Monday, January 31, 2011

Available at all major departmental stores!

This is how it is in Japan, the bikes are just beside the dumbbells on the very first floor of a major departmental store.

But you can't blame them really, with what seems like the majority of people cycling as a means of transportation, more are sure the join the fray. And as with all Japanese hunks and babes, they could want to do it with style and probably want to get it from a departmental store than some tiny little corner shop that only sells "lady bikes".

Hmm... Of course there are the mega bike shops...

Sunday, January 30, 2011

Commuting overseas makes some sense!

I commuted to Asa Zoo, Hiroshima yesterday and boy did it make sense.

Firstly, comparing my friend who took a bus there, he paid about 900 Yen or about SGD$14  round trip while I paid nothing.

Secondly, the awesome view while climbing the above view was simply breathtaking! The picture doesn't do it justice, can't expect much from my camera's phone!

Thirdly,  I was able to stop at my own will whenever I want, when i want. I visited a few shops a long the way, and most were interesting finds! Making for a far more interesting journey to my destination.

So on ans so fourth, there are so many advantages to commuting by bike. I'm pretty convinced that the best way to explore a foreign land is by using a bike unless its just too far! Then maybe getting a foldie will do good...

Other things that I benefited from the commute: Acclimatisation, a good workout, enjoyed myself, got some bargain buys, got lost and found interesting shops/places/views, saved time, etc!!!!

tags: Asa zoo, Hiroshima, Japan

Saturday, January 29, 2011


(Check out the thin cable lock and combination lock, can you see the red piece of paper on the handlebars? Its a warning note not to park your bicycle there, but the next day I don't see the note anymore and the week after a new note is put on. Seems like the authorities are taken lightly. But then again what are they going to do, hundreds of bikes are parked "illegally".)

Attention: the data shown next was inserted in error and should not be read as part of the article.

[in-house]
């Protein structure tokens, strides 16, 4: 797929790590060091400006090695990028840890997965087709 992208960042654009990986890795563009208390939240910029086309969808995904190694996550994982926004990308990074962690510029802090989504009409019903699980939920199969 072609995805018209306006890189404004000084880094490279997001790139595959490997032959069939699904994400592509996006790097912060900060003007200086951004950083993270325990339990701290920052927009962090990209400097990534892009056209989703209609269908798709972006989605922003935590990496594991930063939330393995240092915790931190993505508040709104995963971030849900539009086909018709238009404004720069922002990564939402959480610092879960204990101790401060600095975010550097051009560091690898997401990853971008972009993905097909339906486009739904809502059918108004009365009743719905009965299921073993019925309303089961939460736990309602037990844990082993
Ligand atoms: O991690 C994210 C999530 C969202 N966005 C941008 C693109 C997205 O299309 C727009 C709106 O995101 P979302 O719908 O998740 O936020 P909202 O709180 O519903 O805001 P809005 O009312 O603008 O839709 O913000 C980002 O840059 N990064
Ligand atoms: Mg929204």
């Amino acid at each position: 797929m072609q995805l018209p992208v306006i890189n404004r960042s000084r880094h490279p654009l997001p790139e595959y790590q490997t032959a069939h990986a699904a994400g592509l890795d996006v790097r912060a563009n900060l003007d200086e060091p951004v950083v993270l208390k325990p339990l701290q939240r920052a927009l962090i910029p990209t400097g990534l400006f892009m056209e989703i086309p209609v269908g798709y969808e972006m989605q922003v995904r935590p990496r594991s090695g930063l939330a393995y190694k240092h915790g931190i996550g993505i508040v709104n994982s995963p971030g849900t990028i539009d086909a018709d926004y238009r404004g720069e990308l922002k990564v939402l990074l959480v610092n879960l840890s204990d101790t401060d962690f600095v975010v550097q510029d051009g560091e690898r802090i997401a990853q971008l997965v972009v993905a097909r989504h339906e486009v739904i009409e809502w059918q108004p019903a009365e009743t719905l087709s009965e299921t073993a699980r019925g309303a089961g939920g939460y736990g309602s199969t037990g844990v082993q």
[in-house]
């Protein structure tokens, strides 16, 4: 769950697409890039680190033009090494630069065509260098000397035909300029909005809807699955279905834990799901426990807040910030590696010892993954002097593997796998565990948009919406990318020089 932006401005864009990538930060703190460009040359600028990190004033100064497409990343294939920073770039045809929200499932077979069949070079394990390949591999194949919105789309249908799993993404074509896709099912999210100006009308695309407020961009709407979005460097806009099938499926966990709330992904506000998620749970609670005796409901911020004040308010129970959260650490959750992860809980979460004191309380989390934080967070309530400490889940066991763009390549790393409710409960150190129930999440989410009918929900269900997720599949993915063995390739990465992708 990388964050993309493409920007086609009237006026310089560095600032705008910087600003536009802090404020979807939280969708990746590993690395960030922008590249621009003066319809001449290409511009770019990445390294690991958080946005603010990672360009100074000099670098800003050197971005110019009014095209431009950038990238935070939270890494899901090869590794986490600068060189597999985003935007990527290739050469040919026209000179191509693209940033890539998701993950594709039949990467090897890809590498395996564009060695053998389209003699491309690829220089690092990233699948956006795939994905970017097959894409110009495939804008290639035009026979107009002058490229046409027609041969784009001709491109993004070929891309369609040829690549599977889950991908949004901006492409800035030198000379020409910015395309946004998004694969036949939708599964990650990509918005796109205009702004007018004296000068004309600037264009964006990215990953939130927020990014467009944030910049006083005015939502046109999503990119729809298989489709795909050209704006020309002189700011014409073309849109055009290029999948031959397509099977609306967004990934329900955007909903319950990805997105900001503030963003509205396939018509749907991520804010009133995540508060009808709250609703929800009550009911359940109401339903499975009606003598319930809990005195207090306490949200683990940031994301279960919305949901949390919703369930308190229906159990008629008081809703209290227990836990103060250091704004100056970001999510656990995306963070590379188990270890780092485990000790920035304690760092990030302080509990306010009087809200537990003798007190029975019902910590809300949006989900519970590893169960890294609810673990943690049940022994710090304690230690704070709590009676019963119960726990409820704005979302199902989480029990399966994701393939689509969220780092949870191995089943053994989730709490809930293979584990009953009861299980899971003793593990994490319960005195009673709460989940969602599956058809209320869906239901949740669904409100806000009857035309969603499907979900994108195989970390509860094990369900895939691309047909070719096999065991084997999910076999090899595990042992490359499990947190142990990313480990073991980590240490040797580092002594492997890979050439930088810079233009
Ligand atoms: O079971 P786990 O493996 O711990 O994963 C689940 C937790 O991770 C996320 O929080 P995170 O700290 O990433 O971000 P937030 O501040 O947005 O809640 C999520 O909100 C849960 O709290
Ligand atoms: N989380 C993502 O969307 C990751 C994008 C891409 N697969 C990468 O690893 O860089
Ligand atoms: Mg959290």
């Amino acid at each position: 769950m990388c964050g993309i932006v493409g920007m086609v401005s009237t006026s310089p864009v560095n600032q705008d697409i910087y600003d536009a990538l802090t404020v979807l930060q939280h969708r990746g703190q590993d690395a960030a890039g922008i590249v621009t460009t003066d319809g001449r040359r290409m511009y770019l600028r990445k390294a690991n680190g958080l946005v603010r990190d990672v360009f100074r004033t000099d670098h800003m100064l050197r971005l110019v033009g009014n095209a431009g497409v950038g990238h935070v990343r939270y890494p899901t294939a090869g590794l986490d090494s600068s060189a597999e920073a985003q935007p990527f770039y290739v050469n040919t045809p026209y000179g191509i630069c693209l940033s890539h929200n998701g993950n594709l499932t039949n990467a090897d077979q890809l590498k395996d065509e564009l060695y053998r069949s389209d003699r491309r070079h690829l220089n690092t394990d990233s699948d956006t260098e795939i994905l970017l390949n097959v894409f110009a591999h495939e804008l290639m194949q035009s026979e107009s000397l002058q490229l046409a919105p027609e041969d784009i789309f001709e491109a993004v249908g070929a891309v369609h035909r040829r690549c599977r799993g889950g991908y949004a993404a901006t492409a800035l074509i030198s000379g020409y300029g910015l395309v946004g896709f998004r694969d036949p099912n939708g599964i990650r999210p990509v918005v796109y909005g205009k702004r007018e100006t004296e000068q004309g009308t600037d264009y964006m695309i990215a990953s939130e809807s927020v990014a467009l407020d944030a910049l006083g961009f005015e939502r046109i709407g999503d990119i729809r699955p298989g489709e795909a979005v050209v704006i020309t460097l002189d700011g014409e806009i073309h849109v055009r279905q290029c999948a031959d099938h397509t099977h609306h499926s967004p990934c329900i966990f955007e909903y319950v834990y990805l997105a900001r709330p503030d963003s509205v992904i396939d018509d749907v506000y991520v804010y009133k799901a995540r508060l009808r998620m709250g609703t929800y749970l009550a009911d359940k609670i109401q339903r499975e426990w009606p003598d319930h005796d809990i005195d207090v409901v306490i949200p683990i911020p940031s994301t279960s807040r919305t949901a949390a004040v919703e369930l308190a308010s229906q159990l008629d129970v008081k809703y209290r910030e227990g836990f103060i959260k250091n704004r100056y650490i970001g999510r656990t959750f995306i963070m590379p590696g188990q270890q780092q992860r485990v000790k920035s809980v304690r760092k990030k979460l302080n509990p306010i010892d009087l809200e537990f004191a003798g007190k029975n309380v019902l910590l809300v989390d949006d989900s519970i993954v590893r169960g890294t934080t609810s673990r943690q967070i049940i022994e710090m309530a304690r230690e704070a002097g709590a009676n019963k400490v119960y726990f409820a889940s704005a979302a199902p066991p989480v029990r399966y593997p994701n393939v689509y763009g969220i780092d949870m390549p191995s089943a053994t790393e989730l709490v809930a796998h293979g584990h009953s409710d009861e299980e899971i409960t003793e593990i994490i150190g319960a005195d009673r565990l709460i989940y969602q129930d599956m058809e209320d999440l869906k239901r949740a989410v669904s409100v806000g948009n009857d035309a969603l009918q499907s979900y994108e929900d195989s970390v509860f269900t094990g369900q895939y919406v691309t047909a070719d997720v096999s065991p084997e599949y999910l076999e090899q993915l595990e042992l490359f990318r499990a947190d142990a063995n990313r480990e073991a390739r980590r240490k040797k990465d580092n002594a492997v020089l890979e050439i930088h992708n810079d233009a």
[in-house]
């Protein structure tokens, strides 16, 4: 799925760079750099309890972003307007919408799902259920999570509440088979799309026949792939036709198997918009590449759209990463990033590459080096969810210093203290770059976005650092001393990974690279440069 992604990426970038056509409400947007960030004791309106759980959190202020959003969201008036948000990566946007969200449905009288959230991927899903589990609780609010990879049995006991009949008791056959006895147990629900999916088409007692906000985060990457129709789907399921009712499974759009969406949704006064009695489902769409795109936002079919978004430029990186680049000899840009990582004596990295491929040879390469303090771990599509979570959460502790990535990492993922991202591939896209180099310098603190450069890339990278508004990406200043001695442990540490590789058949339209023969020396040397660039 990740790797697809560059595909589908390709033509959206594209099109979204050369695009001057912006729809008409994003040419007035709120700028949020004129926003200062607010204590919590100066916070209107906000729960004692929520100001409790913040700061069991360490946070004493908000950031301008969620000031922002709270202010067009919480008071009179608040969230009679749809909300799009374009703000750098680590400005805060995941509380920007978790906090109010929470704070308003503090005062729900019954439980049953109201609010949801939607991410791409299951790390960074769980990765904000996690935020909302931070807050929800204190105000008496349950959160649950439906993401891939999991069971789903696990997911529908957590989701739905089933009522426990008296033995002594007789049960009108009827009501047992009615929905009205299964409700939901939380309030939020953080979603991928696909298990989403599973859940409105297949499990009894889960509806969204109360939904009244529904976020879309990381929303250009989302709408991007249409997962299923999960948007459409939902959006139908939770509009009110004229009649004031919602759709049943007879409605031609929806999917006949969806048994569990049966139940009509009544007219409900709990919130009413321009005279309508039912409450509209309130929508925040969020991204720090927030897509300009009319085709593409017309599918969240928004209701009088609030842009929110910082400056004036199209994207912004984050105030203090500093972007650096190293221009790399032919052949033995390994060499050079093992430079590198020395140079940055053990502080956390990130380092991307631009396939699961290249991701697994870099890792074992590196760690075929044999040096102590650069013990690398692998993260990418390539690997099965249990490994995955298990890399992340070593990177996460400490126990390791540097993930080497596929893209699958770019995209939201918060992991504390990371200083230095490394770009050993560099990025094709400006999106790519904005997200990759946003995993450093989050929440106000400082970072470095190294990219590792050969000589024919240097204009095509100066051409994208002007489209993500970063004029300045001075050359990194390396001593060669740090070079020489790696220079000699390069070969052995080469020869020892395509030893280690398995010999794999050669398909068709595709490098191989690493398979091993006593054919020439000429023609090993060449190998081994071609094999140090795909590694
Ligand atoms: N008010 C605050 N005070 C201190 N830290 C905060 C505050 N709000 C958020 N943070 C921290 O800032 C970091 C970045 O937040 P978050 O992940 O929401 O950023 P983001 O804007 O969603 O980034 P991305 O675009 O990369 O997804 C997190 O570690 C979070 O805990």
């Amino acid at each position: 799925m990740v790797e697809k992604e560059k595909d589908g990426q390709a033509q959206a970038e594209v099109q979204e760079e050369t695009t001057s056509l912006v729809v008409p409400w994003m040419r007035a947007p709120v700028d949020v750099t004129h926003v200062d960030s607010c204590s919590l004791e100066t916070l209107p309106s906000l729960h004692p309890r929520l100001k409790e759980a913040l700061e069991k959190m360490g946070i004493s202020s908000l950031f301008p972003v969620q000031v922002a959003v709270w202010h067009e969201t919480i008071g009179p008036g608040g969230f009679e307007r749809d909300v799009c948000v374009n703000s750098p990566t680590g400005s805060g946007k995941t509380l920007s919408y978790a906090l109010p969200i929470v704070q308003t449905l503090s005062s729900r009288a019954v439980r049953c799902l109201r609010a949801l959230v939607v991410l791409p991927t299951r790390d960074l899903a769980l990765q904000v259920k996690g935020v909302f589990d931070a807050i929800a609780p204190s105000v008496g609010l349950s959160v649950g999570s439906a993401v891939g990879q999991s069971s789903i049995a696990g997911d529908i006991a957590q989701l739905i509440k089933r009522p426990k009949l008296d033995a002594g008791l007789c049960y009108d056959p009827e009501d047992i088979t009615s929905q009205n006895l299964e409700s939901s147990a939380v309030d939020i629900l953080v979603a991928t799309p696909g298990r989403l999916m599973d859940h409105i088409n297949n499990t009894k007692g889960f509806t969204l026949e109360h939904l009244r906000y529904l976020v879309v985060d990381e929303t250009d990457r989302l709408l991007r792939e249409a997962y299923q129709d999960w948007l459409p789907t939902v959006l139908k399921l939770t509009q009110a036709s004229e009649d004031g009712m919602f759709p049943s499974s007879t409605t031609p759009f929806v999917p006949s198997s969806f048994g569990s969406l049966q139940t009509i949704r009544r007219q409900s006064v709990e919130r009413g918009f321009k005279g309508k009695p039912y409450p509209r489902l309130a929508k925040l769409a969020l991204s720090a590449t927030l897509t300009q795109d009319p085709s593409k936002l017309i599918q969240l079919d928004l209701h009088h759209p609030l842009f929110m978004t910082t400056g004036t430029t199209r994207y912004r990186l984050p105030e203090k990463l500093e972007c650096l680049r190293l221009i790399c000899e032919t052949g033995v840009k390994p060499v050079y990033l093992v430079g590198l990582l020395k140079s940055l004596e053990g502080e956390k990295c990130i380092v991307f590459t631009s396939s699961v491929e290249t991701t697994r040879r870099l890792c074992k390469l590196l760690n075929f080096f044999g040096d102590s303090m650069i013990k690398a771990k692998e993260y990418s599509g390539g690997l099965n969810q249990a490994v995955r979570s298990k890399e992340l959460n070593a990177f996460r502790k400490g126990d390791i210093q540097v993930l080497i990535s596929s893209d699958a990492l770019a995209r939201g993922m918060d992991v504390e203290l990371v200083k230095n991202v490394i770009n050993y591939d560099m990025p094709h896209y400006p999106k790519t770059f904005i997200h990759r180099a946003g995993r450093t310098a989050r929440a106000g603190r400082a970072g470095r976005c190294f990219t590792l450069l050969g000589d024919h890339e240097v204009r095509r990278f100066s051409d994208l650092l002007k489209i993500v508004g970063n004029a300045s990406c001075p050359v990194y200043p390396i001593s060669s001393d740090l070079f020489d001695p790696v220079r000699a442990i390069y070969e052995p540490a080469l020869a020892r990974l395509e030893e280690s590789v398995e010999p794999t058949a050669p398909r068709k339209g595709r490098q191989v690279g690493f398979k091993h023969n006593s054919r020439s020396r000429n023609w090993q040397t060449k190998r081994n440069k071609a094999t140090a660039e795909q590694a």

Cruisers like the above are nearly non-existent in Singapore, although I have seen one parked outside an MRT once. But over here in Hiroshima, its all over the place.

Just look at it. It oozes of cool, all over. Not unlike what you get when you see a Harley Davidson parked.

Its not popular in Singapore probably cause its so big(where do you put such a behemoth in your HDB flat), its probably heavier than your $100 steel NTUC bike, the long wheel base and weight makes it slow to respond and probably thus less nimble, we kinda need gears in hilly Singapore.

All the reasons are not valid in Hiroshima though.

Cruisers do look really good and with tires known as balloons and seats so big I have no doubt it is comfy! I want one.

Thursday, January 27, 2011

Classics & Hair Stylists

Firstly the bike, definitely a very classic look. Think retro! Throw in all the bright colours, mess it up a bit, Chrome paint job, add that piece of cloth strapped to the frame's top tube(What is called? Toptube protector? Lol.) area and top of handlerbar and you are all set! In the world of fixies and cruisers, this classic bmx just stands out.

Now the Hair Stylists, well Hair Saloons are practically at every turn and I'm not surprised. The average Japanese's hair is ridiculously flaw free, I swear. Every person you look at, their hair just looks great! I mean I know people talk about the girls here all putting make up and such.. But nobody though me that their hair are awesome too!

I'm guessing its no coincidence that there are so many Hair Saloons... ANYWAY, now to my point. These Hair Saloons almost always have awesome looking bikes outside their shop, probably belonging to the Hair Stylists since I see the bikes there everyday. It has to be one of the following: Something that looks like a fixie, crusiers, classic bmx(above), Foldable bike with funky colour combination.

Never the common "mamachari", or step-through ladies bike.

For the Hair Stylists are the trend-setters. Get a stylish bike now!

Tags:  Bike Spotted, Commuting, Cycle Chic, hair saloon, hair stylist, Hiroshima, Japan

Wednesday, January 26, 2011

Japan: Fixed gear crazy?

And yes, they can park their lovely special class of single speed bikes on a sign post. And ride them home at the end of the day.

They are single speed alright, but I have yet to see one person riding fixed. I have seen the purebreds parked outside shops with no brakes on, but not actually seen a person riding one.